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2007 to 2013: A Look at the Markets

James is a member of The Motley Fool Blog Network -- entries represent the personal opinion of the blogger and are not formally edited.

At the height of the real estate bubble in October 2007, the DJIA traded at 14,164.43. Financial institutions had heavy exposure to the collateralized debt obligation (CDO) market in the form of mortgage-backed securities, while banks were frantically writing and packaging sub-prime mortgages. In the meantime, the credit default swap (CDS) market was virtually unregulated; insurance companies were selling them with abandon. On the surface, the US economic machine was humming along.

Then the real estate market crashed. Credit markets dried up overnight. The stock market plummeted. In sum, the United States of America went into a recession.

Fast forward to the present day. As of market close on April 25, the DJIA traded at 14,676, significantly higher than the 2007 record. The S&P 500 traded a few percentage points shy of its historical high as well, within striking distance at 1,579. Read together, this may inspire confidence in the economy and coax the average investor back into the market. However, upon closer inspection, this economic house of cards will fall.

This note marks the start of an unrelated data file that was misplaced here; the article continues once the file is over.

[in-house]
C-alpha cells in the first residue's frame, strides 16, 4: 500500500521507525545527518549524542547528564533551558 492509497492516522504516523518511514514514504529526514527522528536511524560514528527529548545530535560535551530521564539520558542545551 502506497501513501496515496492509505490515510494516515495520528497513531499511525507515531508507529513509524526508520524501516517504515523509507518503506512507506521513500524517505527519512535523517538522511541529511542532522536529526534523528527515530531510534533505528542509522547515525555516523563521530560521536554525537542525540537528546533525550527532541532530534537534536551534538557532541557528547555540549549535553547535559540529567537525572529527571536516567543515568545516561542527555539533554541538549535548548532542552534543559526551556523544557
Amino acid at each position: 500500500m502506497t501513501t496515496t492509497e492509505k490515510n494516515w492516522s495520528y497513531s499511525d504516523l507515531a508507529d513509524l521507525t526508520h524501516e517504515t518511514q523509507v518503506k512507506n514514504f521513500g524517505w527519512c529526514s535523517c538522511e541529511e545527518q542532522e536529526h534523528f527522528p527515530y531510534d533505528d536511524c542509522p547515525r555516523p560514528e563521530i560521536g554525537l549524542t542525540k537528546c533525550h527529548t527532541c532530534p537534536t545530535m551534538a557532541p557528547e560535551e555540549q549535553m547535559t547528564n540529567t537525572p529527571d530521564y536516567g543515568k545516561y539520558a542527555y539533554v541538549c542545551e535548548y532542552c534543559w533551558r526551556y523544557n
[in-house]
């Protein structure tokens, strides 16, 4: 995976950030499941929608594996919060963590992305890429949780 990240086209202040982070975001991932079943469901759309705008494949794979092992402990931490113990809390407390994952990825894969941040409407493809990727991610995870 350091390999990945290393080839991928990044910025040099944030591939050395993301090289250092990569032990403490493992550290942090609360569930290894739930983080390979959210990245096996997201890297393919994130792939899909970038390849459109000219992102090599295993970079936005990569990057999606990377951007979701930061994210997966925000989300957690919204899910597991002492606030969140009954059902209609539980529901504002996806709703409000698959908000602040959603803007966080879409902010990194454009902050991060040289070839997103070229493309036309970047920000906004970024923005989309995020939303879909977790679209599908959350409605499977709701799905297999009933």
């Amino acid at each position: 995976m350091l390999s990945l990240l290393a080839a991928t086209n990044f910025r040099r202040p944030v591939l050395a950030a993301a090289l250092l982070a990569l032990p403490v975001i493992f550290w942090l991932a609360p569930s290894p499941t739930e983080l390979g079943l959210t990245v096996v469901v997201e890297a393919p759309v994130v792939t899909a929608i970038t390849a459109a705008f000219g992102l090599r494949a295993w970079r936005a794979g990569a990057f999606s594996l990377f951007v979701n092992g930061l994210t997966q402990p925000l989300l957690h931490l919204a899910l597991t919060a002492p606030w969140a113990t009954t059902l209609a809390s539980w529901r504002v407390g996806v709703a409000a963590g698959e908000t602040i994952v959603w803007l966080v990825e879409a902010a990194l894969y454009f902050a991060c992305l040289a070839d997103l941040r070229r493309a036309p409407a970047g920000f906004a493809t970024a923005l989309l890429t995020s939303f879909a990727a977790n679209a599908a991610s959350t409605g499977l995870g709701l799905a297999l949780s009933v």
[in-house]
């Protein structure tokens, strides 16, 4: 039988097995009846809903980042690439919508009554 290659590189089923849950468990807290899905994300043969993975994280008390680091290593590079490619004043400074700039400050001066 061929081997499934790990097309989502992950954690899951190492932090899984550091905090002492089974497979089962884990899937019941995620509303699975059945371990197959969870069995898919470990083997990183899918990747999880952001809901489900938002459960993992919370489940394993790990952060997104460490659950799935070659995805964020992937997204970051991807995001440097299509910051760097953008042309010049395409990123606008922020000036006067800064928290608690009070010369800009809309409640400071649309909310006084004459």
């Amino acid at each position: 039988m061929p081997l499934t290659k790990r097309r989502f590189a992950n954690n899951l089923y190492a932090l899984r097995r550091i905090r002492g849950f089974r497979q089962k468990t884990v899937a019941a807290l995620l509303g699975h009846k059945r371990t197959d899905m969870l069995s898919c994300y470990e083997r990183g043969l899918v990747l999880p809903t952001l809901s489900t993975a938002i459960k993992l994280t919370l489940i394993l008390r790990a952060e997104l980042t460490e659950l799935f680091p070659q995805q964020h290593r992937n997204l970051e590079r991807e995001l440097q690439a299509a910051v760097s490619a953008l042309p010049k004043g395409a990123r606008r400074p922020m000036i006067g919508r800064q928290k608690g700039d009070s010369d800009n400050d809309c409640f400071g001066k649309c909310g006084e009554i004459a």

Firstly, the recovery of the stock market cannot be looked at independently of Federal Reserve interventionism. Begun in 2008, the Fed is currently in its third round of Quantitative Easing (QE), a relatively new form of monetary policy by which a central bank purchases assets from the private sector. Each round of quantitative easing has directly corresponded to a stock market rally. However, a number of economists are concerned that the market is now addicted to “QE medicine.” QE3, the most potent dose yet, has somehow had the most subdued reaction from the market, furthering this argument.

The U.S. Bureau of Labor Statistics (BLS) next reported that March 2013’s seasonally adjusted unemployment rate had declined to 7.6%. With a high of 10% in October 2009, the unemployment rate has significantly fallen over the last few years. However, the unemployment rate fails to include discouraged workers. Discouraged workers are those who are not counted in the work force, as they do not believe that a job exists for them. This past March there were 803,000 of these workers. If these workers were counted in the work force, the unemployment rate would not look so inviting.

In addition, the BLS reported the U.S. Consumer Price Index for All Urban Consumers (CPI-U) in February 2013 at 2.0% on an annual basis. While lower than the US historic average of 3%, depository institutions now hoard $1.8 trillion in total reserves, an all time high. If banks begin to lend this money, that inflation rate could skyrocket.